For the final part of the Expense Handler we want to be able to send an email, for example to the finance department to approve the expenses submitted. This can be achieved by connecting a Flow to the Power App and running it when the employee submits their expenses. A Flow is a set of steps to carry out in a logically defined order. The picture below illustrates the steps taken in the Flow triggered by submitting expenses for a month.

The first step simply declares that this particular flow will be triggered from within the Power App. Alternatively Flows can be triggered through other events such as a record being added to an Entity or a file being updated. The four steps after this, Initializing Variables, is the Flow asking the Power App to pass arguments to the Flow to initialize variables that will be used in the Flow. The image below displays the information inside these steps.

The next step in the Flow accesses the Common Data Service and queries the Expense Entity, getting the records associated with that year and month. These records are then passed on to the next step so that a CSV table can be created.

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The next step is to send an email to finance with this CSV table as an attachment, asking for the expenses to be approved. The image below shows how this is described in the Flow. In the event the expenses are approved or declined, an email with the approval response is sent to the employee that submitted the expense.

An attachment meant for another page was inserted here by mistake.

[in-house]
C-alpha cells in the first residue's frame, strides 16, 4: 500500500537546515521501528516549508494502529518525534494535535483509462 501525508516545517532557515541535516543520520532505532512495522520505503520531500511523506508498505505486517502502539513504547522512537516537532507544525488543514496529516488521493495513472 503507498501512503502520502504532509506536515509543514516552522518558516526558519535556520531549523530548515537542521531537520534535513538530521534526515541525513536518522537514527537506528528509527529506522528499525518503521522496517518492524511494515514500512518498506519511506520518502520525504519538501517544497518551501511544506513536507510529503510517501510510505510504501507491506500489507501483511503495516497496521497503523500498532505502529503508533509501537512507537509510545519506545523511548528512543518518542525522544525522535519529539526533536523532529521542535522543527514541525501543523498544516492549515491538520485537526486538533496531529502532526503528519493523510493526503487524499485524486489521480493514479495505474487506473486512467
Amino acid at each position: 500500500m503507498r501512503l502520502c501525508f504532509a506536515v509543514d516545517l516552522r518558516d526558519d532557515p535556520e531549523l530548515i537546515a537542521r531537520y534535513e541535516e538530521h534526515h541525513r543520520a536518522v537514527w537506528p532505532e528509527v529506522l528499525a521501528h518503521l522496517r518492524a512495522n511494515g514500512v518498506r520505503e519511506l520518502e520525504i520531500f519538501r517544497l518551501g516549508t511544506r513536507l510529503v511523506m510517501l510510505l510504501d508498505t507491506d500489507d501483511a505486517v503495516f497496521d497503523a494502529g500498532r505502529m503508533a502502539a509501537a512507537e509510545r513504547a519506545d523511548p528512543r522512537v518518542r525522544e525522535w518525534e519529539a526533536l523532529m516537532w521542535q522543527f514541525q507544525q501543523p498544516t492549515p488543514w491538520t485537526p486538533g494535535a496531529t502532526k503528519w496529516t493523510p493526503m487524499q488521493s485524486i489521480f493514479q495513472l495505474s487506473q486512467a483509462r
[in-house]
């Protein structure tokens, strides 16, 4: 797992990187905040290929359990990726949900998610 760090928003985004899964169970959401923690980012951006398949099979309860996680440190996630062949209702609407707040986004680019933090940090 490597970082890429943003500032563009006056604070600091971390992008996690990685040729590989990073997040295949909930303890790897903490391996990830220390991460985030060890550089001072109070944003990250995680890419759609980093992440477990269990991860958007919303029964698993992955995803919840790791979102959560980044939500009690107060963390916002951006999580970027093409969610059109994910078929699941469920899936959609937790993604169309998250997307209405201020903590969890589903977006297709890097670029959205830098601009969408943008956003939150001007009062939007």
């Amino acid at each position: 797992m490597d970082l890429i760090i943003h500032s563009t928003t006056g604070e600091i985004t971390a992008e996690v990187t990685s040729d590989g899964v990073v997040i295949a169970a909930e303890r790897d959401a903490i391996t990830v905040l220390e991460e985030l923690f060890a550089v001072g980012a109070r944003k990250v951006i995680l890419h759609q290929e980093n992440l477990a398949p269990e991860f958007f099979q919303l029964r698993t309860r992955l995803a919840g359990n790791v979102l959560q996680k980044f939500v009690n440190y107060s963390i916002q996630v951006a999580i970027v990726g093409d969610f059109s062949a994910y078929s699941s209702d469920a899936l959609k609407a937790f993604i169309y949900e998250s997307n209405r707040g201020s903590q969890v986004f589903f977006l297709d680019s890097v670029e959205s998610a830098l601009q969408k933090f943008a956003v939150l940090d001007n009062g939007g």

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A sample email that the finance department might get is shown below.

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To wrap everything up, Power Apps is a powerful service that can enable an organisation to take control of their business processes. It is a tool provided by Microsoft that they market as allowing even non-technical people to build mobile applications, hence the term ‘citizen developers’. To get started on Power Apps go to